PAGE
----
Jars! An old concept still relevant today

User Written by Trevor Keidan on May 19, 2014.

Jars! An old concept still relevant today

If you are as old as I am, perhaps you remember back to your youth when your Granny hid jars of money in the kitchen cupboards. The jars were her method of financial planning – a jar for the milkman, one for the bread, one for the electric, one for Christmas, one for a seaside trip and so on. Every time Grandad handed over the housekeeping it Granny would methodically divide it into the jars in terms of priorities. In its way it was a complex piece of financial planning with all the details and ratios kept locked away in my Grandmothers head.

Zoom forward to the 21st century and this all seems a little outdated. Today’s Grannies are more likely using Paypal on their iPads and buying their groceries online. However the old jars concept of saving remains as relevant as it has always been. To summarise in the most simplistic way possible, financial planners provide the metaphorical jars which help you to save your hard-earned money for known future expenses. By taking a small portion of your monthly disposable income and saving it in a ‘jar’ for future use, we help you to effectively plan for known or suspected future expenses without an overbearing financial burden at any single point in time.

Your first jar should be an emergency fund of at least three months’ income, preferably six, kept totally liquid and easily available in case of an emergency. The unforeseen usually occurs at the worst possible time, but having this buffer of cash can at least take away the added pressure of financial strain and ease the stress levels.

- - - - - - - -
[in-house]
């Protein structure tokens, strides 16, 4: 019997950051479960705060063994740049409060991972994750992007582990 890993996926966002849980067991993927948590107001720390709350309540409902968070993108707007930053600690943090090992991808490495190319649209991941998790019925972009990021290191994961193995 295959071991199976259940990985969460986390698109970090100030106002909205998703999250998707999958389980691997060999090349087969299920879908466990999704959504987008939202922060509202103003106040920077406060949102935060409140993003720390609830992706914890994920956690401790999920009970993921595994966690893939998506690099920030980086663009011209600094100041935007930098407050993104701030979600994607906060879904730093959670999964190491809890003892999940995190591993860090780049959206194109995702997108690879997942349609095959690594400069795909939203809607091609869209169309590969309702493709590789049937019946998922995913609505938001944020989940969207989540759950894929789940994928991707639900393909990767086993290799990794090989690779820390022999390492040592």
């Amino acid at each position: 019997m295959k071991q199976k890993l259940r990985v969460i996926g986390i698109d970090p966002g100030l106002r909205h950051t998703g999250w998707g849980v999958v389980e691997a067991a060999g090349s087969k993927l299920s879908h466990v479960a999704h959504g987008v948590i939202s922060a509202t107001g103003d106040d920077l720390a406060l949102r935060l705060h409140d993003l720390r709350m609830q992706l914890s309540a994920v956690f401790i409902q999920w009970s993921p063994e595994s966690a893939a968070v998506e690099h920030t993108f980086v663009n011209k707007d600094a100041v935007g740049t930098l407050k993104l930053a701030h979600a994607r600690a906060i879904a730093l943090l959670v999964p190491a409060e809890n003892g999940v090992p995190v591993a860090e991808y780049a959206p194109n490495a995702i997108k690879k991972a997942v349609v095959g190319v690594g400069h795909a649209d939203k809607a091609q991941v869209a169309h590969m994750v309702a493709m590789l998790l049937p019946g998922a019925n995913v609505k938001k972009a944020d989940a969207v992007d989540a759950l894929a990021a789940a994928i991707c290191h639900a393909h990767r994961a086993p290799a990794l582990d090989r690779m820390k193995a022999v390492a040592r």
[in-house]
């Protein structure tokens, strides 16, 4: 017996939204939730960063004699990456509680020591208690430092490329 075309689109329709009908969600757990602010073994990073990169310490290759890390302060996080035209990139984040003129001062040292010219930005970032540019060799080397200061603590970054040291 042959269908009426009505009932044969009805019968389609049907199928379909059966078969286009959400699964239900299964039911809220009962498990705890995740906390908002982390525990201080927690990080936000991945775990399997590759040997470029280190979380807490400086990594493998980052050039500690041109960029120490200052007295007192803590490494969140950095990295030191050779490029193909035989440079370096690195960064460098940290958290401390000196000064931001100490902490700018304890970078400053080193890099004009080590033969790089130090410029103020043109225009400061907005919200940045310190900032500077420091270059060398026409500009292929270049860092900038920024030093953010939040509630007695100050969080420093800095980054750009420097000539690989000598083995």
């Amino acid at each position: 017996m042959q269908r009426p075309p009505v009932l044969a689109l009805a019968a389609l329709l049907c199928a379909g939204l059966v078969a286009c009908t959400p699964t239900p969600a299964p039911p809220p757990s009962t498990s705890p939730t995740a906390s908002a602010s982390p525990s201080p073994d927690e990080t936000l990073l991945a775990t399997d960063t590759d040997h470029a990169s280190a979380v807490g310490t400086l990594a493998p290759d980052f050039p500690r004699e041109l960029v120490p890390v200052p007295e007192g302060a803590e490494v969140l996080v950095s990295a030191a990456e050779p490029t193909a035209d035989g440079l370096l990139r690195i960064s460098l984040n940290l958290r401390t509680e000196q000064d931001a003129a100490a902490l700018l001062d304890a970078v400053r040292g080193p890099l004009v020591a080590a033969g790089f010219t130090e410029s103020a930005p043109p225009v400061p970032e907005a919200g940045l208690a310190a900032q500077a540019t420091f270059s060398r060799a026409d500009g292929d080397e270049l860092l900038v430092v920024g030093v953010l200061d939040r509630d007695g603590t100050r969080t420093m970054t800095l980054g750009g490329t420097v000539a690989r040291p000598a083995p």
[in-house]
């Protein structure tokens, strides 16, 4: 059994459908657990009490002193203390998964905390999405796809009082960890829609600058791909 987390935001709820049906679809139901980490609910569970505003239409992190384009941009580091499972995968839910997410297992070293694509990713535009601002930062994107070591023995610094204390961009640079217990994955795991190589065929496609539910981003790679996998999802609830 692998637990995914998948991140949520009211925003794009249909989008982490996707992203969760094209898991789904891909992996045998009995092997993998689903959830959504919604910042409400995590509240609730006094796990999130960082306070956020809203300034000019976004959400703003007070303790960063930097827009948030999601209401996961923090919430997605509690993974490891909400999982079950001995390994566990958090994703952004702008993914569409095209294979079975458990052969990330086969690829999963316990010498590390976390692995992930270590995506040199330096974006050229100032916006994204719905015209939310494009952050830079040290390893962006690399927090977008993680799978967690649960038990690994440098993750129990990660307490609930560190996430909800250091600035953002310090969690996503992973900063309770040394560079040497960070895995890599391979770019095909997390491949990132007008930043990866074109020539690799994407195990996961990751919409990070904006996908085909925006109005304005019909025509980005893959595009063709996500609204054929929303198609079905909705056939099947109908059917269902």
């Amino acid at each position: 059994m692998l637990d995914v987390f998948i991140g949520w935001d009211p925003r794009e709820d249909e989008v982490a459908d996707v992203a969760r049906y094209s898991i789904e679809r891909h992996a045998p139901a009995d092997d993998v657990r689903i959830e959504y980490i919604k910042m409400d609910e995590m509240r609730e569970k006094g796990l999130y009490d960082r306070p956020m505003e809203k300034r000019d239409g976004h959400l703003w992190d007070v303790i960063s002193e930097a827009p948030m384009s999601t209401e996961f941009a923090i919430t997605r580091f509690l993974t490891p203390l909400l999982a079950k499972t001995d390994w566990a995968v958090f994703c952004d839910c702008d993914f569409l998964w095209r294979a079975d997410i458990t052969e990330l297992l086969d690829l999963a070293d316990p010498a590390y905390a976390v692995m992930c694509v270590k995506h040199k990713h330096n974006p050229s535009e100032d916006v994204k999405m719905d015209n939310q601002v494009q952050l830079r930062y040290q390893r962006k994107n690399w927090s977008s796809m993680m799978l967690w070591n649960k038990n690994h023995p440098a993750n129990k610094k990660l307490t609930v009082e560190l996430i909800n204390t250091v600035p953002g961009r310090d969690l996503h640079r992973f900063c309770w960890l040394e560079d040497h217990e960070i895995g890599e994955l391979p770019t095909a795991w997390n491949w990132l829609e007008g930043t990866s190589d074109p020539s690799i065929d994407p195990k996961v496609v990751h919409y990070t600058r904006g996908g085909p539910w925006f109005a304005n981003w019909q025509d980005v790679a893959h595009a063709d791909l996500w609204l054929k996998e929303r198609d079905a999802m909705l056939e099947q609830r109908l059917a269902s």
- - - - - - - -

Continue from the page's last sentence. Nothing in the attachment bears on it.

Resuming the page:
Once your emergency fund is sorted out the next thing is to concentrate on savings. Like Granny you will be saving for different things each with its own timescale and priority. Things like retirement, education for your children, the deposit for a property; it could be anything depending on how you define your medium and long term objectives. This is a process that a professional financial planner can help you with. Asking questions that will hopefully stimulate thought, and ultimately action on how you structure saving for you various different requirements.

Unfortunately, the truth is that keeping savings on bank deposit in these days of low interest is likely to provide little better in the way of returns than Granny’s jars. Here again a financial adviser can help you structure you savings so they get decent returns on investment. By utilising compound growth your savings will benefit; a bit like a friend of Granny’s topping up here jars with ever greater sums of money as the years go by.

So as you can see the principle behind Granny’s jars is a sound one that is just a relevant today. But one last piece of advice; if a financial adviser turns up on your doorstep with a bag full of jars …………don’t fill them!

Trevor Keidan

Trevor Keidan

Posted on May 19, 2014 in Financial Planning.